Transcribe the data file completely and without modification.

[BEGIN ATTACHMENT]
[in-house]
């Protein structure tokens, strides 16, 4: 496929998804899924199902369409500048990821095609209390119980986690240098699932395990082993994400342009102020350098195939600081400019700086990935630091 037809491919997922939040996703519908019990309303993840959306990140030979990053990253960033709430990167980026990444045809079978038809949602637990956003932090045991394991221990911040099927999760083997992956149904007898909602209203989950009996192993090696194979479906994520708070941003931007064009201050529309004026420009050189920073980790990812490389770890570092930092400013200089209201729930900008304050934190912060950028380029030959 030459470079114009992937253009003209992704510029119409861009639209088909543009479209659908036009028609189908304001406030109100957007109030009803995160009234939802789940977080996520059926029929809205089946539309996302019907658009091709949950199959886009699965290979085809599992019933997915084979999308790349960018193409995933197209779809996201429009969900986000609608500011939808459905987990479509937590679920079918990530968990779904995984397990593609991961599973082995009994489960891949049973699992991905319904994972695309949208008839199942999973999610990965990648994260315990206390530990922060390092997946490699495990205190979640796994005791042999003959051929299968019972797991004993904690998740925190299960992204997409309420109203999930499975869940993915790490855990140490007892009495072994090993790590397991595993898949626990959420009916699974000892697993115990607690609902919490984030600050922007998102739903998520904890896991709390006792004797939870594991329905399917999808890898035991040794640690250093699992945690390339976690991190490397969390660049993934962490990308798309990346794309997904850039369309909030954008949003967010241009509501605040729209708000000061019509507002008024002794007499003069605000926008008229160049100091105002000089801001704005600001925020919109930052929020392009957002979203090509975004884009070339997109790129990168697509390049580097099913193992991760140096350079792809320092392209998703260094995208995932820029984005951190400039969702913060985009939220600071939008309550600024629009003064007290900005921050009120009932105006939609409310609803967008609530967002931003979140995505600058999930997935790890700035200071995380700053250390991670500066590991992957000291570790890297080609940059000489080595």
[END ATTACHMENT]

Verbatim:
[in-house]
């Protein structure tokens, strides 16, 4: 496929998804899924199902369409500048990821095609209390119980986690240098699932395990082993994400342009102020350098195939600081400019700086990935630091 037809491919997922939040996703519908019990309303993840959306990140030979990053990253960033709430990167980026990444045809079978038809949602637990956003932090045991394991221990911040099927999760083997992956149904007898909602209203989950009996192993090696194979479906994520708070941003931007064009201050529309004026420009050189920073980790990812490389770890570092930092400013200089209201729930900008304050934190912060950028380029030959 030459470079114009992937253009003209992704510029119409861009639209088909543009479209659908036009028609189908304001406030109100957007109030009803995160009234939802789940977080996520059926029929809205089946539309996302019907658009091709949950199959886009699965290979085809599992019933997915084979999308790349960018193409995933197209779809996201429009969900986000609608500011939808459905987990479509937590679920079918990530968990779904995984397990593609991961599973082995009994489960891949049973699992991905319904994972695309949208008839199942999973999610990965990648994260315990206390530990922060390092997946490699495990205190979640796994005791042999003959051929299968019972797991004993904690998740925190299960992204997409309420109203999930499975869940993915790490855990140490007892009495072994090993790590397991595993898949626990959420009916699974000892697993115990607690609902919490984030600050922007998102739903998520904890896991709390006792004797939870594991329905399917999808890898035991040794640690250093699992945690390339976690991190490397969390660049993934962490990308798309990346794309997904850039369309909030954008949003967010241009509501605040729209708000000061019509507002008024002794007499003069605000926008008229160049100091105002000089801001704005600001925020919109930052929020392009957002979203090509975004884009070339997109790129990168697509390049580097099913193992991760140096350079792809320092392209998703260094995208995932820029984005951190400039969702913060985009939220600071939008309550600024629009003064007290900005921050009120009932105006939609409310609803967008609530967002931003979140995505600058999930997935790890700035200071995380700053250390991670500066590991992957000291570790890297080609940059000489080595």